"If you're just going to show ads with them, that's no big deal, but what else is going to happen with them? Will law enforcement get their hands on them some day?" he questioned.

Doubts aside, Net publishers that are eager to please advertisers are now salivating over transforming bits and bytes of data about their visitors into added dollars and cents. In some cases, the behavioral data is combined with personally identifiable information that can help add to the customer's profile and boost the value of targeted advertisements.

As increasing numbers of Web publishers are turning to forced registration, deep profiles that link online and offline data could become more common. A hypothetical profile could be as follows: Jane, 20 to 25 years old, from Phoenix, a loyal site visitor, frequently clicks on ads. Using a broadband connection, Jane surfs content related to skiing and business topics.

"The biggest difference with what was done before is that we (now) enable people to collect and use even personally identifiable information, which is where the value is. Most of the systems before only permitted the tracking of anonymous behavioral data, which was not particularly valuable for advertisers or publishers," said Morgan.

And as publishers become more sophisticated, he added, they can tie Tacoda's technology to other types of customer databases. For example, if a site collects a deep registration database, it may be able to tie its online registration with its offline subscription database. "They can start achieving the holy grail of making their online and offline products work together."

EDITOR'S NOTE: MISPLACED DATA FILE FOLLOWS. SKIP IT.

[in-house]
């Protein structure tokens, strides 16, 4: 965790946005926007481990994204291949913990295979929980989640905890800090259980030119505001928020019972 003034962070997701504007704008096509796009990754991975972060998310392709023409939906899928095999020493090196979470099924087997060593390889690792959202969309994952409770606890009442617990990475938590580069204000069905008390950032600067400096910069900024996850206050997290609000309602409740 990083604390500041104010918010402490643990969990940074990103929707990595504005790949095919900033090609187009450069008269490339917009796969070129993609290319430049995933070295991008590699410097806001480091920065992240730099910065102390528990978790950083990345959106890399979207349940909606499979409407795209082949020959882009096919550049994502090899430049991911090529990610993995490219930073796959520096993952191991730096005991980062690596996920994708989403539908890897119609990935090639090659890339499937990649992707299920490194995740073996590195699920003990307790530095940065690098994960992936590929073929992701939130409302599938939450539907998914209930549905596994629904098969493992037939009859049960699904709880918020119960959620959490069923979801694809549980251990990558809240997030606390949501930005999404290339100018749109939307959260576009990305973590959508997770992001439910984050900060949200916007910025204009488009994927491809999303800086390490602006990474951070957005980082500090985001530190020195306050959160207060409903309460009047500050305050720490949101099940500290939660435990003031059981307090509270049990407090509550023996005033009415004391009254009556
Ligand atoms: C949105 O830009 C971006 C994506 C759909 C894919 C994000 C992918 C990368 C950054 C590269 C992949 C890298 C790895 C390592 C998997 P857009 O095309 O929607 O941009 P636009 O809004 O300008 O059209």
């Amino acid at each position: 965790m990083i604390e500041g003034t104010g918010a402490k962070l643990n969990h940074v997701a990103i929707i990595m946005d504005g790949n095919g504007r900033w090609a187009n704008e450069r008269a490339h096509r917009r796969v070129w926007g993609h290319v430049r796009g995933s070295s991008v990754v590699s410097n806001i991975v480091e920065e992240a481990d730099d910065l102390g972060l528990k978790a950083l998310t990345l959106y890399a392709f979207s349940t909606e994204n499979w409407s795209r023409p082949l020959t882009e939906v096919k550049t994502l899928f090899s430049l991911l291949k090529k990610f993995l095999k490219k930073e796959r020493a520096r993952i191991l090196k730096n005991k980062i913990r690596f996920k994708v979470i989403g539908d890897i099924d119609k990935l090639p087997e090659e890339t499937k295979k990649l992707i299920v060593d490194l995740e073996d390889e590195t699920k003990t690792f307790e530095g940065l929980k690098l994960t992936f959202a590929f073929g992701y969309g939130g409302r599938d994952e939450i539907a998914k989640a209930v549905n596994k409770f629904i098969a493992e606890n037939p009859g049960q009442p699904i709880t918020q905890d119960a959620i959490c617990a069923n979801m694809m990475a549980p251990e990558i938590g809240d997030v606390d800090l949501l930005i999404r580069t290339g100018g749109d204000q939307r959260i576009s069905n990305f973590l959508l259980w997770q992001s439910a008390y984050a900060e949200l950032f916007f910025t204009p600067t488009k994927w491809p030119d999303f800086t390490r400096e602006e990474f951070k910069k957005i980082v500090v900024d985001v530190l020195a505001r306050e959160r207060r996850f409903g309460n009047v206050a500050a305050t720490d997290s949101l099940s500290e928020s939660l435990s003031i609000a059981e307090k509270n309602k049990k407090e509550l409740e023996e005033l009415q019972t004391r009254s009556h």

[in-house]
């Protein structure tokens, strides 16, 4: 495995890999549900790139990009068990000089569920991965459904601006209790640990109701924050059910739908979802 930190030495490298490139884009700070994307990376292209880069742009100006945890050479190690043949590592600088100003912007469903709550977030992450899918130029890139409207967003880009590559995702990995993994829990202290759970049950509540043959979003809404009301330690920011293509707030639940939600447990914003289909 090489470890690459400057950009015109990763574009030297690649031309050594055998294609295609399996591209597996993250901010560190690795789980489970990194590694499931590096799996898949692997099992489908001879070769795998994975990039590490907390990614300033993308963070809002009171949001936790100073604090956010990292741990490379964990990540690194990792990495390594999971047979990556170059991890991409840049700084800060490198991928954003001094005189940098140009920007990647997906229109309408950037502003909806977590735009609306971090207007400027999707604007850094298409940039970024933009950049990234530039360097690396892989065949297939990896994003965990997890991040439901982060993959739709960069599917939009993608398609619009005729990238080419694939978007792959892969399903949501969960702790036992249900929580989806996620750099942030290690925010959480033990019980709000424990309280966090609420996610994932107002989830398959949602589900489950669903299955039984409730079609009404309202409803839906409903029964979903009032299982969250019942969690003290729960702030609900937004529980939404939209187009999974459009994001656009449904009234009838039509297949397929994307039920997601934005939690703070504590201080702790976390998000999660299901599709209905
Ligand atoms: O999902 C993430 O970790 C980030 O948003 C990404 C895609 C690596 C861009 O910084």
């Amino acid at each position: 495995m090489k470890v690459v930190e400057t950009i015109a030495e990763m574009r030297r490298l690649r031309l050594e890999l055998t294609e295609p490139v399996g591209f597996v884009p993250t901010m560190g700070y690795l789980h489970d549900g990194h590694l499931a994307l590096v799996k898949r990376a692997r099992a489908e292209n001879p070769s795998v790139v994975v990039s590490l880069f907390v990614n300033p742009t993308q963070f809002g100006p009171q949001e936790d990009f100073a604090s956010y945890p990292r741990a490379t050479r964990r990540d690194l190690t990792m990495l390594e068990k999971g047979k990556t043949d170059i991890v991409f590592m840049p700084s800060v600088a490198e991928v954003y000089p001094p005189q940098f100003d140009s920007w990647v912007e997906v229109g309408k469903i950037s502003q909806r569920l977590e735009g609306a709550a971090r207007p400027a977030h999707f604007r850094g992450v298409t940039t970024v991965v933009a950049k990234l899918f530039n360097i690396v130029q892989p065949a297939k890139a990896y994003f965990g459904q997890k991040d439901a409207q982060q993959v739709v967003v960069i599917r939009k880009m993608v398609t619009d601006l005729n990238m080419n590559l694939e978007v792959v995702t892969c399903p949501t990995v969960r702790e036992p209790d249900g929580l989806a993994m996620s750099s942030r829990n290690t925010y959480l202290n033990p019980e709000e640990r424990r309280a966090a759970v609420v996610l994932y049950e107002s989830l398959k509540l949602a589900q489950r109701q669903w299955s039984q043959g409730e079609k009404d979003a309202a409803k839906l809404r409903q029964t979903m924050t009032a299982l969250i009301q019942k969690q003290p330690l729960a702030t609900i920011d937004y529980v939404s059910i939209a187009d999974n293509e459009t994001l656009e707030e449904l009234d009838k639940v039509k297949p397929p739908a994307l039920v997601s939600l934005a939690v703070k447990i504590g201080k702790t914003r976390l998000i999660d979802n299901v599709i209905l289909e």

It's in a Web publisher's interest to respect its readers' privacy, because its own integrity is at stake, he said. Customers will return to brands they trust. The onus is on the Web publisher to be upfront with consumers and to give them notice and choice about data-collection practices, he said.

This runs in contrast to previous profiling plans floated by ad networks DoubleClick and Engage, which had called for "nonconsensual harvesting," or the gathering of data about people without their permission, according to Morgan.

Weather.com, which has been testing Tacoda's software during the past year, said the software is already useful. In March, the company started using it to show one advertiser, garden supplier Scott's, that it could deliver a promotion to a certain amount of people at least once, gauging metrics commonly known as reach and frequency. Online publishers have been scrambling to quantify Web ads this way, because traditional advertisers use the metrics as a standard way to meet goals for an ad campaign.

"We can say, 'Here's how many people saw your campaign, and here's how many times they saw it,'" said Joe Fiveash, senior vice president of product and business development for Weather.com. "We realized that the information that we have about the people who use our site is an important asset. If we know they're an allergy sufferer, we make it easy for them to get pollen information."

Weather.com is sensitive to privacy concerns, so it doesn't at this time use all of Tacoda's tools, Fiveash said. For example, rather than using tools that could personally identify someone such as Jane of Phoenix in order to send her a relevant ad, the company is creating more generic visitor composites. The company admitted that there can be too much data to handle when profiling.

"This is something that's fairly new. Collecting that data is pretty intensive; forget about slicing and dicing it," said Terry Blevins, vice president of finance and advertising operations for Weather.com of Tacoda's technology. "It will evolve over the next couple of years."